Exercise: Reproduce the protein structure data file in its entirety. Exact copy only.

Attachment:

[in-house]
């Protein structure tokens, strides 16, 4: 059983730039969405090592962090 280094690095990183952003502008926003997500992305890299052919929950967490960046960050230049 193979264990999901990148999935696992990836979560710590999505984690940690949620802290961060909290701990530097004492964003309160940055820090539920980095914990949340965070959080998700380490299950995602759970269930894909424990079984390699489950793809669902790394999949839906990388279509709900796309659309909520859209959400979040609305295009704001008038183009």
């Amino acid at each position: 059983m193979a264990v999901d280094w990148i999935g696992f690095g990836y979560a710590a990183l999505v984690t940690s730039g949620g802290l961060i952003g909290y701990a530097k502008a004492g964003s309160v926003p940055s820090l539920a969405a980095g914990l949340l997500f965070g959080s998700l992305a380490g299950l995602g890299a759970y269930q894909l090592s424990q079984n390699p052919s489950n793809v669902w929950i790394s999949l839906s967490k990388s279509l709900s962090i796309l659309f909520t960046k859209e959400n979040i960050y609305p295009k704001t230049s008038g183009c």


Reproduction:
[in-house]
């Protein structure tokens, strides 16, 4: 059983730039969405090592962090 280094690095990183952003502008926003997500992305890299052919929950967490960046960050230049 193979264990999901990148999935696992990836979560710590999505984690940690949620802290961060909290701990530097004492964003309160940055820090539920980095914990949340965070959080998700380490299950995602759970269930894909424990079984390699489950793809669902790394999949839906990388279509709900796309659309909520859209959400979040609305295009704001008038183009």
């Amino acid at each position: 059983m193979a264990v999901d280094w990148i999935g696992f690095g990836y979560a710590a990183l999505v984690t940690s730039g949620g802290l961060i952003g909290y701990a530097k502008a004492g964003s309160v926003p940055s820090l539920a969405a980095g914990l949340l997500f965070g959080s998700l992305a380490g299950l995602g890299a759970y269930q894909l090592s424990q079984n390699p052919s489950n793809v669902w929950i790394s999949l839906s967490k990388s279509l709900s962090i796309l659309f909520t960046k859209e959400n979040i960050y609305p295009k704001t230049s008038g183009c």